After the arbitration award, Grant petitioned the trial court to confirm the arbitration award. After the arbitration award was confirmed and Cell-Crete’s action was dismissed, Federal filed a motion for attorneys’ fees and costs. The trial court, however, denied Federal’s motion. Although the trial court recognized Federal as the “prevailing party” and that Federal would otherwise wise be entitled to recovery of its attorneys fees under Civil Code section 9564, the trial court found that “Federal incurred no such expenses. Instead all such costs and fees were borne by Granite” and “[h]aving paid nothing in fees and costs, Federal has suffered not loss, and thus may not collect any compensation for the non-existent loss.”

Federal appealed.

The Appeal

On appeal, Federal argued that it was entitled to recover its costs under the plain language of Code of Civil Procedure section 1032(b) which provides that a prevailing party is “entitled as a matter of right to recover costs in any action of proceeding” and under Code of Civil Procedure section 1033.5(c)(1) which provides that “[c]osts are allowable if incurred, whether or not paid.”

Citing to a decision by the 1st District Court of Appeal in Litt v. Eisenhower Medical Center, 237 Cal.App.4th 1217 (2015), in which the 1st District reversed a trial court’s denial of costs and expert fees because those costs were paid by another party pursuant to an indemnity provision, the Court of Appeal held that “Federal incurred the legal liability to pay the litigation costs even though Granite agreed to indemnify them for their expense” and that “[w]e see no reason to depart from the plain meaning of the statute or the construction given it by our sister court.”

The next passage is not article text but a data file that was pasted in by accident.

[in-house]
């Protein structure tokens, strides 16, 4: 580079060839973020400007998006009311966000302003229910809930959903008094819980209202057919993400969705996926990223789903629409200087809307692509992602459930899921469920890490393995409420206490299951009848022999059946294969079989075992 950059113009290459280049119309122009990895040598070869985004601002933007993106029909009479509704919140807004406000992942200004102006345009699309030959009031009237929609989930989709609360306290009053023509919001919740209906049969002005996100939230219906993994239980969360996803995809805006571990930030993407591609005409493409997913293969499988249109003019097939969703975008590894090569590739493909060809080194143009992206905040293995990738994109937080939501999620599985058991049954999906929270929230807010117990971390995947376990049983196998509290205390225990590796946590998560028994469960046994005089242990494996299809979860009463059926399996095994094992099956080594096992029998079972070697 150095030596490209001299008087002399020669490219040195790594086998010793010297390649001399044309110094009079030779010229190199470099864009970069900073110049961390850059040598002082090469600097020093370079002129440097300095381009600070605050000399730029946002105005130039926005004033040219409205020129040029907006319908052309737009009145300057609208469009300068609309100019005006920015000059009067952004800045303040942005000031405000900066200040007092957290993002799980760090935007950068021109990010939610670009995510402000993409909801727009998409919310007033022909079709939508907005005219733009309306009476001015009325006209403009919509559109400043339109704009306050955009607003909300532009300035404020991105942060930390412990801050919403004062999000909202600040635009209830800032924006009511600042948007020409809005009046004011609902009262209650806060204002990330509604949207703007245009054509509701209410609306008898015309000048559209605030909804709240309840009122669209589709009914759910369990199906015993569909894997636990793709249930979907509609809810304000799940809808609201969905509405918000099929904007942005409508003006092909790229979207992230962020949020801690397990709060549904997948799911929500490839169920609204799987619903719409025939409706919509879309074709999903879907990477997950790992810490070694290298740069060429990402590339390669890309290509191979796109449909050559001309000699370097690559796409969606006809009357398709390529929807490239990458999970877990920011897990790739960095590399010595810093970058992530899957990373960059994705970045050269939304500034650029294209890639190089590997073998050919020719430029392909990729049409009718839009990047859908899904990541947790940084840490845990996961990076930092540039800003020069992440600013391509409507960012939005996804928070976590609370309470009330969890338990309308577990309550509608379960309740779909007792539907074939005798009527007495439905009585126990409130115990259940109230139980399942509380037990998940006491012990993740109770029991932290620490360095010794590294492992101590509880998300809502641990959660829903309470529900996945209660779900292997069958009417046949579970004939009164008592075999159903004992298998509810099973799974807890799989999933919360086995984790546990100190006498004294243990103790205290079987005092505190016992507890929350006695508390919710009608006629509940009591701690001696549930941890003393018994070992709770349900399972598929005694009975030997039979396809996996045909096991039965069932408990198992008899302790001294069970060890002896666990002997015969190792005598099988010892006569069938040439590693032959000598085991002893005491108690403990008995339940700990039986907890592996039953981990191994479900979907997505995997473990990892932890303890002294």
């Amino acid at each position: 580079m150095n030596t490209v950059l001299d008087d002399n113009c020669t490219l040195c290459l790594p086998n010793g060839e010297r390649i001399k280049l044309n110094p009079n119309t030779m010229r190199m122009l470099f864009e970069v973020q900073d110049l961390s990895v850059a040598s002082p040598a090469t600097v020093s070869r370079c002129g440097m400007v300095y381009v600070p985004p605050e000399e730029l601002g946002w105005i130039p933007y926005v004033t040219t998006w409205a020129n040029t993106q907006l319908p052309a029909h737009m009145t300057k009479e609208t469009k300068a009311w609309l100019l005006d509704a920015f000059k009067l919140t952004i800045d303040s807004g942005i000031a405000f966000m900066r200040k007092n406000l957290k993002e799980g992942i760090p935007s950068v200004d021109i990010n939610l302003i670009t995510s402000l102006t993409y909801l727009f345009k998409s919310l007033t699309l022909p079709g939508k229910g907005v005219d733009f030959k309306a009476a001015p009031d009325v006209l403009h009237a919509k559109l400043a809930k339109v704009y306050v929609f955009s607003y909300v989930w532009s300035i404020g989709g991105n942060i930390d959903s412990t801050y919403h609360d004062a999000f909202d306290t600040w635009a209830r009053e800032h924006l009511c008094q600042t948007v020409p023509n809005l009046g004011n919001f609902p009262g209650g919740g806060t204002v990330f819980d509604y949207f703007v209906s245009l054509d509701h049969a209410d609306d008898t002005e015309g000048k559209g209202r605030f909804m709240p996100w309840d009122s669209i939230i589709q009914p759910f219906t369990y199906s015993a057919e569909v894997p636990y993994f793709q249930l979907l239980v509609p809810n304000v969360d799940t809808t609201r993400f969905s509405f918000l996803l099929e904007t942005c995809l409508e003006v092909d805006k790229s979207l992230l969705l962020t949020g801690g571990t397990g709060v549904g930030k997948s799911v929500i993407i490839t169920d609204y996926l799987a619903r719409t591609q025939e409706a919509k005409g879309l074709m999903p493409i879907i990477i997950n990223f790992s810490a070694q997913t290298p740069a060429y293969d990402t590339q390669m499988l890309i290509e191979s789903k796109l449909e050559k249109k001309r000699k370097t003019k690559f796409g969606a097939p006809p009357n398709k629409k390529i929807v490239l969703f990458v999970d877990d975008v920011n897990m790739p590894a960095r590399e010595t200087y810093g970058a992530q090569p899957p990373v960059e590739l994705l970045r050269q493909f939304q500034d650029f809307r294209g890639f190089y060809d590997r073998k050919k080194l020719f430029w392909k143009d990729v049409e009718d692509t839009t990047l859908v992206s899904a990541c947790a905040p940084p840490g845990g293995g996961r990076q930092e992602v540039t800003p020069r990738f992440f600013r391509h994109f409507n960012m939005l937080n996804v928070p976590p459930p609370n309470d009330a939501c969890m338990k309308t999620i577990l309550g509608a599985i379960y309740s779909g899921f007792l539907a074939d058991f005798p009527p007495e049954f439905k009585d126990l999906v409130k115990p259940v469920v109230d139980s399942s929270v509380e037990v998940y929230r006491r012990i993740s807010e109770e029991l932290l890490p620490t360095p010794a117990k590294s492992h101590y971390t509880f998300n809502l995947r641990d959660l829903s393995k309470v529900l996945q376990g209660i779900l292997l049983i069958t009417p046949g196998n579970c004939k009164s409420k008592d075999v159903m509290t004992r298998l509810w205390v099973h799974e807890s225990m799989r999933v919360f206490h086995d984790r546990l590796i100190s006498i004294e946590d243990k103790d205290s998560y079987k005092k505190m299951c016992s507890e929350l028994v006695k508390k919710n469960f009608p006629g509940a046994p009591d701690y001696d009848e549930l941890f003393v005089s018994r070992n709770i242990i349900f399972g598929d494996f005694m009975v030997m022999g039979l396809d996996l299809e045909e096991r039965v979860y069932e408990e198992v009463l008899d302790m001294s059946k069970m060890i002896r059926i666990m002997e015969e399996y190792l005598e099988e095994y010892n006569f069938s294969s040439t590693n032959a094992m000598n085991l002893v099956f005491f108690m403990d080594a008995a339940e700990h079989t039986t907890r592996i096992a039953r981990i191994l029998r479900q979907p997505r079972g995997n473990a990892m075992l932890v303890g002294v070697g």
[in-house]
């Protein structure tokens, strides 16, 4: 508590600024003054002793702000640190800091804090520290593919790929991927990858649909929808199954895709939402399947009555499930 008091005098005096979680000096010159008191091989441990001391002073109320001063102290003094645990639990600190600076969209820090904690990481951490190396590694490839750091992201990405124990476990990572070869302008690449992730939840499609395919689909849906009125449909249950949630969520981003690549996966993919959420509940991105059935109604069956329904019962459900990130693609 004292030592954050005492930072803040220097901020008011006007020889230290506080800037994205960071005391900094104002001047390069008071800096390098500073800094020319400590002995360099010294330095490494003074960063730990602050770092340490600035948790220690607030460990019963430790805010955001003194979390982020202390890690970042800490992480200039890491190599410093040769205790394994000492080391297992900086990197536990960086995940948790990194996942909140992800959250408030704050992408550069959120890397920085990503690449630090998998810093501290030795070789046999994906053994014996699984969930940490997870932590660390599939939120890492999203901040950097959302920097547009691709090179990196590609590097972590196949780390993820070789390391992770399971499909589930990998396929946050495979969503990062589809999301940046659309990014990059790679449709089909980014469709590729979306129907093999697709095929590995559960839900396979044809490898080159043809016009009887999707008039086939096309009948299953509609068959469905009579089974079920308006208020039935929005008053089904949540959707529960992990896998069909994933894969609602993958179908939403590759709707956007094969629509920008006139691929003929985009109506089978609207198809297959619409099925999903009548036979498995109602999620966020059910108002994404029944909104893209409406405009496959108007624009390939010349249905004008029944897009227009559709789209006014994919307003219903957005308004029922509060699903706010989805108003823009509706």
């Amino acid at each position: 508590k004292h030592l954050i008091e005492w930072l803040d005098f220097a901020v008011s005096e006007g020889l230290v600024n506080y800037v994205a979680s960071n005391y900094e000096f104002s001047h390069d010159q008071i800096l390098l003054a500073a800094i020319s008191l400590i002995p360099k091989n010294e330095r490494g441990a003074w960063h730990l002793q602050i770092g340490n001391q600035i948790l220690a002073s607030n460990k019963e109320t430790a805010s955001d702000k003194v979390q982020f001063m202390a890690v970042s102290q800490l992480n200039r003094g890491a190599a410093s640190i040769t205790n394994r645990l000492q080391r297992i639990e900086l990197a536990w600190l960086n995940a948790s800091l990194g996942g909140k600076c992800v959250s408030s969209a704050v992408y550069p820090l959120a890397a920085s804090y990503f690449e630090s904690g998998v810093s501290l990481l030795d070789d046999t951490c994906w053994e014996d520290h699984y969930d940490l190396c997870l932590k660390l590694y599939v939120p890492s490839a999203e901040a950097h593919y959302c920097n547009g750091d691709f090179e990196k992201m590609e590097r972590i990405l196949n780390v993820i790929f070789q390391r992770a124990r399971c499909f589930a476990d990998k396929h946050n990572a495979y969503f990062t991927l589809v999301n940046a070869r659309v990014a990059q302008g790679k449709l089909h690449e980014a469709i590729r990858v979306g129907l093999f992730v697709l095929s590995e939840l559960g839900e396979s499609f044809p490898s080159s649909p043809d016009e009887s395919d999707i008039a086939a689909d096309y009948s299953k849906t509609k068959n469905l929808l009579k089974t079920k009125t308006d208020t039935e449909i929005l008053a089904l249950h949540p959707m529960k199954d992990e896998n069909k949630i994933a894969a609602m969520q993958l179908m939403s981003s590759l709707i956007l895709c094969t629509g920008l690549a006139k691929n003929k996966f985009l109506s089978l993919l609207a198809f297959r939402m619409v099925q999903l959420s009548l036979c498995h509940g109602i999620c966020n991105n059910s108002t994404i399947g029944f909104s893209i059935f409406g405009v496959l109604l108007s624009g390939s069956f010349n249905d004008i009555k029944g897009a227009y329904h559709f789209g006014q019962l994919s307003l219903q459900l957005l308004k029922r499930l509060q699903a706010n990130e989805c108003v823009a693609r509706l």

As to attorneys’ fees, the Court of Appeal explained that, “[u]nlike in the case of costs, there’s no separate statute specifying [that] it doesn’t matter whether the prevailing party paid the litigation expenses.” Nevertheless, held the Court of Appeal, “we conclude there’s no need to add that belt to the suspenders of section 9564(c).” “The general rule with respect to fee-shifting statutes,” explained the Court of Appeal, “is that the judge must award reasonable attorney fees to the prevailing party regardless of whether the prevailing party ultimately is responsible to pay the fees.”

Finally, responding to Cell-Crete’s argument that Federal would be obligated to pay any

attorneys’ fees awarded to Granite, and therefore should not be awarded attorneys’ fees as at all because it was Granite rather than Federal that incurred those fees, the Court of Appeal held that the “issue is not properly before us, but we would not be dissuaded from our interpretation should it turn out to be true” since “[t]he right of a party to seek an award of statutory attorney fees is not equivalent to a right to retain such fees.”


For payment bond sureties and their principals, the Cell-Crete decision clarifies that prevailing payment bond sureties, even if defended by their principals pursuant to a defense and indemnity agreement, are entitled to recover the attorneys’ fees incurred in defending against claims against the payment bond. For principals, the case also suggests that sureties are likely required to pass along any attorneys’ fees awarded by a court to offset attorneys’ fees actually incurred by the principal in defending the surety.